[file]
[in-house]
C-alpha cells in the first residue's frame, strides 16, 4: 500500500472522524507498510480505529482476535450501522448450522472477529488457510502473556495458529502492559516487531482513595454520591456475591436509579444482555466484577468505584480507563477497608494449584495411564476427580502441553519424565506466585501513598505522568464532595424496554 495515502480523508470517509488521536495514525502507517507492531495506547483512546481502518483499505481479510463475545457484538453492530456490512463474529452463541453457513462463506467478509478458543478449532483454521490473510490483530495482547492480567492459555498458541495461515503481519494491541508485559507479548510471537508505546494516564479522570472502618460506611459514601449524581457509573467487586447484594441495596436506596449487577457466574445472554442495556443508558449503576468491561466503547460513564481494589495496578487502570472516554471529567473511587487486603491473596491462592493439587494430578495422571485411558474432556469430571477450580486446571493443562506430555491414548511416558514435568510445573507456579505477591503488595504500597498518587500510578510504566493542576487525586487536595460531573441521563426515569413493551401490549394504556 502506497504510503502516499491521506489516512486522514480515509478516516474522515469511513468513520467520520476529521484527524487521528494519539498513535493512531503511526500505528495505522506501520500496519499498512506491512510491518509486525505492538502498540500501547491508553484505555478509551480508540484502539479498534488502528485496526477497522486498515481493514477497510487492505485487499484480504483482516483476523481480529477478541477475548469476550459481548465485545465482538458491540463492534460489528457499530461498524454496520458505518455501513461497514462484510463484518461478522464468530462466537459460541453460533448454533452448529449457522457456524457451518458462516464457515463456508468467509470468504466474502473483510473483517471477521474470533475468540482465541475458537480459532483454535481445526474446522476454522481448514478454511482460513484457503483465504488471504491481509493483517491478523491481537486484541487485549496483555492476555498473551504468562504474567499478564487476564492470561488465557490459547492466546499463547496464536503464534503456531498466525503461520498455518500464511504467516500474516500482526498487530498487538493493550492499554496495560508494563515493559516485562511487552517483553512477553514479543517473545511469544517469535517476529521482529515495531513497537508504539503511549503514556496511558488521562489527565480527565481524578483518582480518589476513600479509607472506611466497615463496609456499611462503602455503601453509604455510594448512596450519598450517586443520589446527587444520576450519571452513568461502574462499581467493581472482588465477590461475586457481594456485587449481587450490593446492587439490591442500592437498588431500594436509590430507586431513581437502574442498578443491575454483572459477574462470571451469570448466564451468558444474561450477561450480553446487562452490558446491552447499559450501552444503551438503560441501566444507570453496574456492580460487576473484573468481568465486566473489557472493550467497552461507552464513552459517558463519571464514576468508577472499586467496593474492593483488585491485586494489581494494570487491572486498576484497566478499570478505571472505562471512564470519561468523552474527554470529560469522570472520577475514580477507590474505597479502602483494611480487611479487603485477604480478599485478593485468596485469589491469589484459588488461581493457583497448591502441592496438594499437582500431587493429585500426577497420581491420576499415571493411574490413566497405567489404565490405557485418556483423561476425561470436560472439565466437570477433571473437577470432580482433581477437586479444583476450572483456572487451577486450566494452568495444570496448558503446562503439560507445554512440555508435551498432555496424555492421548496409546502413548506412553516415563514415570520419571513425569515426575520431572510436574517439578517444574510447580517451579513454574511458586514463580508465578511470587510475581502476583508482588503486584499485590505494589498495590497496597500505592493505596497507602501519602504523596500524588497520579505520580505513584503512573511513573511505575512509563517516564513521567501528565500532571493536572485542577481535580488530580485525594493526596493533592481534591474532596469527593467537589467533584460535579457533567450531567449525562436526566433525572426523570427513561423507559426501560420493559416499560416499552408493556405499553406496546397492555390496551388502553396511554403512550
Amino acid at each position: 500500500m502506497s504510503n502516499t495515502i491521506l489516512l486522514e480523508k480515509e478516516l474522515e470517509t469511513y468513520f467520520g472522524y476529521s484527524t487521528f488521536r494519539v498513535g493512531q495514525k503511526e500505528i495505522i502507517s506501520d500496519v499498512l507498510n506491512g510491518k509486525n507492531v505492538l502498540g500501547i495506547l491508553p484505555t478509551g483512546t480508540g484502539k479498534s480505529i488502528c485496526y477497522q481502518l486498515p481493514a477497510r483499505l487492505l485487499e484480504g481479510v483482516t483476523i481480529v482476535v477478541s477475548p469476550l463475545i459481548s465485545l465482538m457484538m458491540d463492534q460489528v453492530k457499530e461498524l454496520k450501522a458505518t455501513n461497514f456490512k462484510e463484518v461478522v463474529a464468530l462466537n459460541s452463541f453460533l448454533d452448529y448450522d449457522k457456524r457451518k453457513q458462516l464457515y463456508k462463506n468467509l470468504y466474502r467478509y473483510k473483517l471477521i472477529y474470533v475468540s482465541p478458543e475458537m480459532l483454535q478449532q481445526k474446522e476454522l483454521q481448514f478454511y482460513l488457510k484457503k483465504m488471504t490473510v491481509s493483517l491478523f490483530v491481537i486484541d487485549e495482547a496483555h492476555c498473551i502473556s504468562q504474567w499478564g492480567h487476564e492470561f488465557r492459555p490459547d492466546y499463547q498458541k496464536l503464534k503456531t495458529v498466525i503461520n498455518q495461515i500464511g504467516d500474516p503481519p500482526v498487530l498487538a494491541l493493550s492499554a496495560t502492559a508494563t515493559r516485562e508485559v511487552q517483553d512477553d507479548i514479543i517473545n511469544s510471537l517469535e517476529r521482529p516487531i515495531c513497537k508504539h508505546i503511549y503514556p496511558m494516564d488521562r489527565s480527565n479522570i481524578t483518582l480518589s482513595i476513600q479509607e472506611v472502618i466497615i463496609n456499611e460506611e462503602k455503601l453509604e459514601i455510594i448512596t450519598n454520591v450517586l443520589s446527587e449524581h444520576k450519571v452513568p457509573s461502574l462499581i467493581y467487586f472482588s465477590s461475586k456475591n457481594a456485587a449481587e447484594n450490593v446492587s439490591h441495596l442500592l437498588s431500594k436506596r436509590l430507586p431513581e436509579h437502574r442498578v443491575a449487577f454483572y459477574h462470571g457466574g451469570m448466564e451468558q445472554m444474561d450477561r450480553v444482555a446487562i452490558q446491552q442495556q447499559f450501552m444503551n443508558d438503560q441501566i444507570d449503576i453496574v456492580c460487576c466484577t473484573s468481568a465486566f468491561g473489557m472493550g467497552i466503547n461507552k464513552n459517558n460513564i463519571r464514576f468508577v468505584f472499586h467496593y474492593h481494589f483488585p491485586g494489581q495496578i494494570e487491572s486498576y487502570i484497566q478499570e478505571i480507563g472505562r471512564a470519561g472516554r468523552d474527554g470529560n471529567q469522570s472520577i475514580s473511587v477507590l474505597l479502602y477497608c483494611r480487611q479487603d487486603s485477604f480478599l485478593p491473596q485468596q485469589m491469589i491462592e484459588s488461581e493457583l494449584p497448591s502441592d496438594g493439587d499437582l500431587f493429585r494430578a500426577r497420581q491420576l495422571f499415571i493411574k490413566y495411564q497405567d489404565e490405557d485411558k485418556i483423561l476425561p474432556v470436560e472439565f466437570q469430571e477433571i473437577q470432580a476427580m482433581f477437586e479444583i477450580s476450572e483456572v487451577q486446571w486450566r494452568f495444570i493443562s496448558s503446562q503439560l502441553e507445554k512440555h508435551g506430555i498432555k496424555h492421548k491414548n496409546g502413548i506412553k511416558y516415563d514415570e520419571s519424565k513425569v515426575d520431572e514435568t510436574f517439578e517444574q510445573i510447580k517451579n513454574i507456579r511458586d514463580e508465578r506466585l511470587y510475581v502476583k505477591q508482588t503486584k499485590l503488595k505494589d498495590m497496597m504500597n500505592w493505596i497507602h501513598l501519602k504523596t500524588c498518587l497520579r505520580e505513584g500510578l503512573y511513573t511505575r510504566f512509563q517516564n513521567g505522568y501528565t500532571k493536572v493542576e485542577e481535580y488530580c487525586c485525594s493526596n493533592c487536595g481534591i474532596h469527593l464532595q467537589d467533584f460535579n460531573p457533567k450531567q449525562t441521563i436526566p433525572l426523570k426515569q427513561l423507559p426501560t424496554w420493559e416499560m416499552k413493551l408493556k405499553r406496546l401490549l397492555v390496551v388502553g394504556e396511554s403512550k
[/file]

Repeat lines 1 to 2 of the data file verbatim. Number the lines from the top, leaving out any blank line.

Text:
[in-house]
C-alpha cells in the first residue's frame, strides 16, 4: 500500500472522524507498510480505529482476535450501522448450522472477529488457510502473556495458529502492559516487531482513595454520591456475591436509579444482555466484577468505584480507563477497608494449584495411564476427580502441553519424565506466585501513598505522568464532595424496554 495515502480523508470517509488521536495514525502507517507492531495506547483512546481502518483499505481479510463475545457484538453492530456490512463474529452463541453457513462463506467478509478458543478449532483454521490473510490483530495482547492480567492459555498458541495461515503481519494491541508485559507479548510471537508505546494516564479522570472502618460506611459514601449524581457509573467487586447484594441495596436506596449487577457466574445472554442495556443508558449503576468491561466503547460513564481494589495496578487502570472516554471529567473511587487486603491473596491462592493439587494430578495422571485411558474432556469430571477450580486446571493443562506430555491414548511416558514435568510445573507456579505477591503488595504500597498518587500510578510504566493542576487525586487536595460531573441521563426515569413493551401490549394504556 502506497504510503502516499491521506489516512486522514480515509478516516474522515469511513468513520467520520476529521484527524487521528494519539498513535493512531503511526500505528495505522506501520500496519499498512506491512510491518509486525505492538502498540500501547491508553484505555478509551480508540484502539479498534488502528485496526477497522486498515481493514477497510487492505485487499484480504483482516483476523481480529477478541477475548469476550459481548465485545465482538458491540463492534460489528457499530461498524454496520458505518455501513461497514462484510463484518461478522464468530462466537459460541453460533448454533452448529449457522457456524457451518458462516464457515463456508468467509470468504466474502473483510473483517471477521474470533475468540482465541475458537480459532483454535481445526474446522476454522481448514478454511482460513484457503483465504488471504491481509493483517491478523491481537486484541487485549496483555492476555498473551504468562504474567499478564487476564492470561488465557490459547492466546499463547496464536503464534503456531498466525503461520498455518500464511504467516500474516500482526498487530498487538493493550492499554496495560508494563515493559516485562511487552517483553512477553514479543517473545511469544517469535517476529521482529515495531513497537508504539503511549503514556496511558488521562489527565480527565481524578483518582480518589476513600479509607472506611466497615463496609456499611462503602455503601453509604455510594448512596450519598450517586443520589446527587444520576450519571452513568461502574462499581467493581472482588465477590461475586457481594456485587449481587450490593446492587439490591442500592437498588431500594436509590430507586431513581437502574442498578443491575454483572459477574462470571451469570448466564451468558444474561450477561450480553446487562452490558446491552447499559450501552444503551438503560441501566444507570453496574456492580460487576473484573468481568465486566473489557472493550467497552461507552464513552459517558463519571464514576468508577472499586467496593474492593483488585491485586494489581494494570487491572486498576484497566478499570478505571472505562471512564470519561468523552474527554470529560469522570472520577475514580477507590474505597479502602483494611480487611479487603485477604480478599485478593485468596485469589491469589484459588488461581493457583497448591502441592496438594499437582500431587493429585500426577497420581491420576499415571493411574490413566497405567489404565490405557485418556483423561476425561470436560472439565466437570477433571473437577470432580482433581477437586479444583476450572483456572487451577486450566494452568495444570496448558503446562503439560507445554512440555508435551498432555496424555492421548496409546502413548506412553516415563514415570520419571513425569515426575520431572510436574517439578517444574510447580517451579513454574511458586514463580508465578511470587510475581502476583508482588503486584499485590505494589498495590497496597500505592493505596497507602501519602504523596500524588497520579505520580505513584503512573511513573511505575512509563517516564513521567501528565500532571493536572485542577481535580488530580485525594493526596493533592481534591474532596469527593467537589467533584460535579457533567450531567449525562436526566433525572426523570427513561423507559426501560420493559416499560416499552408493556405499553406496546397492555390496551388502553396511554403512550